One-Sided Market

DEFINITION of 'One-Sided Market'

When the market for a security only shows either one bid or one ask.

BREAKING DOWN 'One-Sided Market'

Market makers are required to maintain a two-sided market where both a bid and an ask price are shown to investors.

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RELATED FAQS
  1. What do the "BxA" numbers on my brokerage's trading screen mean?

    The letters 'B' and 'A' in the notation BxA refer to bid and ask, respectively. When you look at online stock quote data, ... Read Full Answer >>
  2. What are the determinants of a stock's bid-ask spread?

    Stock exchanges are set up to assist brokers and other specialists in coordinating bid and ask prices. The bid price is the ... Read Full Answer >>
  3. Why would a corporation issue convertible bonds?

    A convertible bond represents a hybrid security that has bond and equity features; this type of bond allows the conversion ... Read Full Answer >>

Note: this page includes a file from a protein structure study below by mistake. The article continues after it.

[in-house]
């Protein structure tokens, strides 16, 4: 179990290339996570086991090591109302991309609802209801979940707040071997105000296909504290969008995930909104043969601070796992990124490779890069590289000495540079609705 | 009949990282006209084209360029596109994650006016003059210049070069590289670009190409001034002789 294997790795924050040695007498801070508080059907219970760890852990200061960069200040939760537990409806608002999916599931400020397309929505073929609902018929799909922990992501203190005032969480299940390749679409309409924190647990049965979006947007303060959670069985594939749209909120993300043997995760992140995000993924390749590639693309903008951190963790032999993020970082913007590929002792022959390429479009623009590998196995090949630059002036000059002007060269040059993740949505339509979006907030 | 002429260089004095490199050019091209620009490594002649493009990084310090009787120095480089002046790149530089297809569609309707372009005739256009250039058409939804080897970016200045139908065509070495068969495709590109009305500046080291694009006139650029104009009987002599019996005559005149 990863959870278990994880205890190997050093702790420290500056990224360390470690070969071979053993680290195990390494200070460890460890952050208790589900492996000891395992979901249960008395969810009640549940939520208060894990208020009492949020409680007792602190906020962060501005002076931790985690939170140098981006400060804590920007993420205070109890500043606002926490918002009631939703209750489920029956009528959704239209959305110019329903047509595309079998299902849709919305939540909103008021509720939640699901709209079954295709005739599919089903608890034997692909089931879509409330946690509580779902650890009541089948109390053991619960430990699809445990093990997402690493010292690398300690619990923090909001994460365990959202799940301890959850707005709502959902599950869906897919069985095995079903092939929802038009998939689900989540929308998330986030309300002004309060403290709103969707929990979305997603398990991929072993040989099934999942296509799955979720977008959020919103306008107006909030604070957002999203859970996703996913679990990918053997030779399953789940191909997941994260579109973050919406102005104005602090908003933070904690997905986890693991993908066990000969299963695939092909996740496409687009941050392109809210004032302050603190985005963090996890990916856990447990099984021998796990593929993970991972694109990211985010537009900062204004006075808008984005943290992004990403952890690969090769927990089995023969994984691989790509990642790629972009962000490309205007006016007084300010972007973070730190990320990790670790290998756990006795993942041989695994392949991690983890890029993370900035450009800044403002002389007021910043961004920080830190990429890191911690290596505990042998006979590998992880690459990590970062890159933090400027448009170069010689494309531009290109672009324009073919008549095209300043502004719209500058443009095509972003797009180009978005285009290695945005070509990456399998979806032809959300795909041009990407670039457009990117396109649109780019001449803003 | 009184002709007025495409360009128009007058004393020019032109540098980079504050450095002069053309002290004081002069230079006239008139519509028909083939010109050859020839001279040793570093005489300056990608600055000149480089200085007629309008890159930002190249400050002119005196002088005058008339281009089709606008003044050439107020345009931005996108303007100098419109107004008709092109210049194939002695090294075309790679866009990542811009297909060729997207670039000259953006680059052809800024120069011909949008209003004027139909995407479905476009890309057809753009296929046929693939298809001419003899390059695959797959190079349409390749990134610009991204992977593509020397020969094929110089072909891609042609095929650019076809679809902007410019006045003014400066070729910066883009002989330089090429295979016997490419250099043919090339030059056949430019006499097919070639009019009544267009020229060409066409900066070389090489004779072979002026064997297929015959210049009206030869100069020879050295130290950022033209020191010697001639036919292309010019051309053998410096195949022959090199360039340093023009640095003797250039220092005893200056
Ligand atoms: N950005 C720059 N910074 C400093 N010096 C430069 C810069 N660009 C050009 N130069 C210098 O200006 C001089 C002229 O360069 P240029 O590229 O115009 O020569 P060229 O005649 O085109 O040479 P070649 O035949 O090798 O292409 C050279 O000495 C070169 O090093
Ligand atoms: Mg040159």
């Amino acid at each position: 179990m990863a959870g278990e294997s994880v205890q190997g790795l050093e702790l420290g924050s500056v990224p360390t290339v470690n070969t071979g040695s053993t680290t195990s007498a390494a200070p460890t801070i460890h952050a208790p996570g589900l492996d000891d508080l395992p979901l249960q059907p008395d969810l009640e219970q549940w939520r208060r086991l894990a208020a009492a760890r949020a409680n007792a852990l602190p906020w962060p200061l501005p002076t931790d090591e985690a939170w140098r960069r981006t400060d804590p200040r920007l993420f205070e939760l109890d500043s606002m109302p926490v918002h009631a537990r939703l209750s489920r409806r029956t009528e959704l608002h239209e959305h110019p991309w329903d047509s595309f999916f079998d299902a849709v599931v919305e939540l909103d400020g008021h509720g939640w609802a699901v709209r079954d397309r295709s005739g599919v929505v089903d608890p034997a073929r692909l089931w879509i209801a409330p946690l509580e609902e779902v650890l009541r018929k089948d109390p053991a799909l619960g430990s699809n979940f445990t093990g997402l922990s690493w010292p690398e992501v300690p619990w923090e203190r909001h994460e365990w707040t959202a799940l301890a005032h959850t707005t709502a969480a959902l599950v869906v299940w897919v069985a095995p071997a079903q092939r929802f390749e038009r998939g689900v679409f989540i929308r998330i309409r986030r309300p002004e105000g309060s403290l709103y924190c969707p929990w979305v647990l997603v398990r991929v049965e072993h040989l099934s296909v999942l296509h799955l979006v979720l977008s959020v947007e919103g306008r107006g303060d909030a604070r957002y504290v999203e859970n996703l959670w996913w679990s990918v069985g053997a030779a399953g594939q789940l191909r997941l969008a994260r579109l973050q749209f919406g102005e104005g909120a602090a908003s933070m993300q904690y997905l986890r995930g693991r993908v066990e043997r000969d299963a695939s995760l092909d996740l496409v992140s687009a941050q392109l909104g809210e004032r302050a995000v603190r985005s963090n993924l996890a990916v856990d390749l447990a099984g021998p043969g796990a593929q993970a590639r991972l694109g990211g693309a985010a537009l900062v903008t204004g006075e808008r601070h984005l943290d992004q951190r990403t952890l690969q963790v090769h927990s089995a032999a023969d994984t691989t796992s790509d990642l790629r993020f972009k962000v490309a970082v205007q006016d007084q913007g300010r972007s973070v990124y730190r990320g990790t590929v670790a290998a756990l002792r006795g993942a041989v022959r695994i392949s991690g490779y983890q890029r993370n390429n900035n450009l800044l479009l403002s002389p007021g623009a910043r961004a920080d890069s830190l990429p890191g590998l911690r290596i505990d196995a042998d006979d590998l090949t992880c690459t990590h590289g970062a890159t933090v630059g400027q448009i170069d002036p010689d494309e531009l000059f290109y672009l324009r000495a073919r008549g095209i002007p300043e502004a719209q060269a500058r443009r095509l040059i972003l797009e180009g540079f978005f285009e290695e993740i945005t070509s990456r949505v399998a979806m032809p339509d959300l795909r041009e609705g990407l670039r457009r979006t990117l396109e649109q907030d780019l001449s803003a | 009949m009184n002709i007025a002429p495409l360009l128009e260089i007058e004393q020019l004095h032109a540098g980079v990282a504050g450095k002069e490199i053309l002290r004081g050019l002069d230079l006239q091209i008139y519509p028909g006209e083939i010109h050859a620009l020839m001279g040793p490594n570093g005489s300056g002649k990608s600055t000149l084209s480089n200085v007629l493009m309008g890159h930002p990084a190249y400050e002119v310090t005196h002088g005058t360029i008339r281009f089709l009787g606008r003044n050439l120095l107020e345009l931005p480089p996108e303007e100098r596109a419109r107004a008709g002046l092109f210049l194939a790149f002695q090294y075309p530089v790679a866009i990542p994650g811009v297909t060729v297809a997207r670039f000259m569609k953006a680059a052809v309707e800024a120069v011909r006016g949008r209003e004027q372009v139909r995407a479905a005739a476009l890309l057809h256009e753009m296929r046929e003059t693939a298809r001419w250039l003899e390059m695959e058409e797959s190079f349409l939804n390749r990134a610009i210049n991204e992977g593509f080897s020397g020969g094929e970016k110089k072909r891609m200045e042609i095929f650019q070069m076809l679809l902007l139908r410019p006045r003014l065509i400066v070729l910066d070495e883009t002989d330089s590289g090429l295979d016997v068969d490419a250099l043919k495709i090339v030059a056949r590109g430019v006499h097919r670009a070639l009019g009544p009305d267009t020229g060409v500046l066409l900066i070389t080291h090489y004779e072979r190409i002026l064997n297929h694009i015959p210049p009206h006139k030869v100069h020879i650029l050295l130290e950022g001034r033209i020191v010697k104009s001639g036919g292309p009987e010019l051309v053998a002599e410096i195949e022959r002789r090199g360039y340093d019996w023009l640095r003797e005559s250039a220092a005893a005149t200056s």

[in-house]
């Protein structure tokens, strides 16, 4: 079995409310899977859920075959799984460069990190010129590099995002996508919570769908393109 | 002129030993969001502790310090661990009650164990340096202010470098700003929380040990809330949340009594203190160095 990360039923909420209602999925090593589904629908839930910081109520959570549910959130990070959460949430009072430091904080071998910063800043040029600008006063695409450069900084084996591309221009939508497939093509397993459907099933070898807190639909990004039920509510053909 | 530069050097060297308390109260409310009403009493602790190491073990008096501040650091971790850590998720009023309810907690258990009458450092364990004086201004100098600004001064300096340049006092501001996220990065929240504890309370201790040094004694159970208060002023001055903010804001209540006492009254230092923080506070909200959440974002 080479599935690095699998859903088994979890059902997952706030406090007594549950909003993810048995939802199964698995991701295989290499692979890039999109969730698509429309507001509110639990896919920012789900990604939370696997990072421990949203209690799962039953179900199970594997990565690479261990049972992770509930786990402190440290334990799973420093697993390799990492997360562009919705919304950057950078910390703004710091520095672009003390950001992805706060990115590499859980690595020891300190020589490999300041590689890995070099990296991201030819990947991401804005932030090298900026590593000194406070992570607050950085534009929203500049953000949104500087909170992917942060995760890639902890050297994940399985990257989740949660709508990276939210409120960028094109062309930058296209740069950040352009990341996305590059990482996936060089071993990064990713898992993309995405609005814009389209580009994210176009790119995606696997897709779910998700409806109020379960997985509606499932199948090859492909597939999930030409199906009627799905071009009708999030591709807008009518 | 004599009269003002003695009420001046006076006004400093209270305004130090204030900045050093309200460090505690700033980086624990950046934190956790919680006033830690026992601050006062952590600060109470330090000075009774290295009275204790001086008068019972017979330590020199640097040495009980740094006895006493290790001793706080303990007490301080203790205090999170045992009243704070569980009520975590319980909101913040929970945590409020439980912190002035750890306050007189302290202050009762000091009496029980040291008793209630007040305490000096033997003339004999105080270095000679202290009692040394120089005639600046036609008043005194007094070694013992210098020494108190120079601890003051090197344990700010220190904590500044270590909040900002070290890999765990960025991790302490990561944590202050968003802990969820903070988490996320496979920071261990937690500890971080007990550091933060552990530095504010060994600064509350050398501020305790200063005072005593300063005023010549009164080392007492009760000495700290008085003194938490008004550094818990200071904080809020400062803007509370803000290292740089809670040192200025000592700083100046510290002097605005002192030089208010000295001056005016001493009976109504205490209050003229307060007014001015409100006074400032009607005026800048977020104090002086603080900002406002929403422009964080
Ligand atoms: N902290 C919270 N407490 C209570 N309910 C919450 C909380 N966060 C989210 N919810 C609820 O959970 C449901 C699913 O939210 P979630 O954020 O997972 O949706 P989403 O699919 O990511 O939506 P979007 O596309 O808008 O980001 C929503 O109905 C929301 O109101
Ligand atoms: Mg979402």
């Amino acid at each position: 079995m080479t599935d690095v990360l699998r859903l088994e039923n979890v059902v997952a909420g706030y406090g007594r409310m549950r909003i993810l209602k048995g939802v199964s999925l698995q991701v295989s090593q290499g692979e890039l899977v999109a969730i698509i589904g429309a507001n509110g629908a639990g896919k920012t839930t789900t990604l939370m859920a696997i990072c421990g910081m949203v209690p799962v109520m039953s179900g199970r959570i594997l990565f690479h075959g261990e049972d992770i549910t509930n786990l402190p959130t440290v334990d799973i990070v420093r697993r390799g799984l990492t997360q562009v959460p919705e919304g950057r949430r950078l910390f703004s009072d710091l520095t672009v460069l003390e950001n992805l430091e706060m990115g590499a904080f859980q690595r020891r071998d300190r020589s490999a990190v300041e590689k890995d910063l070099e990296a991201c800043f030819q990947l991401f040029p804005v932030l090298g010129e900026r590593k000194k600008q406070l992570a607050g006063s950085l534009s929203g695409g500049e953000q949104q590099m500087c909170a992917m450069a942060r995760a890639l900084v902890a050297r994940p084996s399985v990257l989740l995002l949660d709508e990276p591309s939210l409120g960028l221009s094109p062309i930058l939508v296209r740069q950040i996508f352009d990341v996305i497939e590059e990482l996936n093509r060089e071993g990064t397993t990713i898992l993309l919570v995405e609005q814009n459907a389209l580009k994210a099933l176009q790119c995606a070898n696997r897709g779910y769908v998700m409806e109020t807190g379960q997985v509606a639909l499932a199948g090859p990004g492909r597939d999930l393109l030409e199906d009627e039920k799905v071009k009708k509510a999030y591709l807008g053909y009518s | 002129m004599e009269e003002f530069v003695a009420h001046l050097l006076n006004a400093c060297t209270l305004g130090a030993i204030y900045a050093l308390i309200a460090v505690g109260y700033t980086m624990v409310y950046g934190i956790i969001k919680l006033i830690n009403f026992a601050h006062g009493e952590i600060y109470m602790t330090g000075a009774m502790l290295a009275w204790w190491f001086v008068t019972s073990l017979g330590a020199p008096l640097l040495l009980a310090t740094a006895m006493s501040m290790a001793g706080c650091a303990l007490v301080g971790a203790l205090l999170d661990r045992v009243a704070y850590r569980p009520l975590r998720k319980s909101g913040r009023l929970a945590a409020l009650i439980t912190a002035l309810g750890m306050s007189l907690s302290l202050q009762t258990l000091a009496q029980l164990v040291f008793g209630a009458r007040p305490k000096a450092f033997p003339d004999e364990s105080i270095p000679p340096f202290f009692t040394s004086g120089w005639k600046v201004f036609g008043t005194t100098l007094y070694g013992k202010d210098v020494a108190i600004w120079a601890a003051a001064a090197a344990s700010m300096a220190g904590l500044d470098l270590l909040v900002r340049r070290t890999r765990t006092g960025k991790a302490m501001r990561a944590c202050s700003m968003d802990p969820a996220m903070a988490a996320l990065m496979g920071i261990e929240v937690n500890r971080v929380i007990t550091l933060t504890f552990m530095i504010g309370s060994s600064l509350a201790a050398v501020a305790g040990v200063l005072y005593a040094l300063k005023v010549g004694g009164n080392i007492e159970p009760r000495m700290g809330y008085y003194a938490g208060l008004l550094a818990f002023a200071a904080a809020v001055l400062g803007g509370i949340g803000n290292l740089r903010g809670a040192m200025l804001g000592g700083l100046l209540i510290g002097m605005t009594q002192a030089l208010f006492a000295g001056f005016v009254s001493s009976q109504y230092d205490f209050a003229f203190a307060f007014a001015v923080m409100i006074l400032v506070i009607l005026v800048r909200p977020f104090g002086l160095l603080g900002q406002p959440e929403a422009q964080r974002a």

4. What is the difference between shares outstanding and floating stock?

    Shares outstanding and floating stock are different measures of the shares of a particular stock. Shares outstanding is the ... Read Full Answer >>
  5. What is the difference between market risk premium and equity risk premium?

    The only meaningful difference between market-risk premium and equity-risk premium is scope. Both terms refer to the same ... Read Full Answer >>
  6. What is the difference between the QQQ ETF and other indexes?

    QQQ, previously QQQQ, is unlike indexes because it is an exchange-traded fund (ETF) that tracks the Nasdaq 100 Index. The ... Read Full Answer >>
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